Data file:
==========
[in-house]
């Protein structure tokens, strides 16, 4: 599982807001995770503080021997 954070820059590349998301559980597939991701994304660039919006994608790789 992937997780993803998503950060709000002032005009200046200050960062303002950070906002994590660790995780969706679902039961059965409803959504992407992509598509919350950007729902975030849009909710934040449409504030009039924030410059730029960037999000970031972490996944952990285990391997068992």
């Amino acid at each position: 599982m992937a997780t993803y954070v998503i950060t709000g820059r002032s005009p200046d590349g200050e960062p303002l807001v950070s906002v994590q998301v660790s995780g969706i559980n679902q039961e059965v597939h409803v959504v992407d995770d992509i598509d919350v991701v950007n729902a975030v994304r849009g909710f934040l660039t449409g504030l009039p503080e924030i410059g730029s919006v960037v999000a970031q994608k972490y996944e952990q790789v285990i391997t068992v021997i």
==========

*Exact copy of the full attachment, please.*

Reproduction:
[in-house]
């Protein structure tokens, strides 16, 4: 599982807001995770503080021997 954070820059590349998301559980597939991701994304660039919006994608790789 992937997780993803998503950060709000002032005009200046200050960062303002950070906002994590660790995780969706679902039961059965409803959504992407992509598509919350950007729902975030849009909710934040449409504030009039924030410059730029960037999000970031972490996944952990285990391997068992």
């Amino acid at each position: 599982m992937a997780t993803y954070v998503i950060t709000g820059r002032s005009p200046d590349g200050e960062p303002l807001v950070s906002v994590q998301v660790s995780g969706i559980n679902q039961e059965v597939h409803v959504v992407d995770d992509i598509d919350v991701v950007n729902a975030v994304r849009g909710f934040l660039t449409g504030l009039p503080e924030i410059g730029s919006v960037v999000a970031q994608k972490y996944e952990q790789v285990i391997t068992v021997i």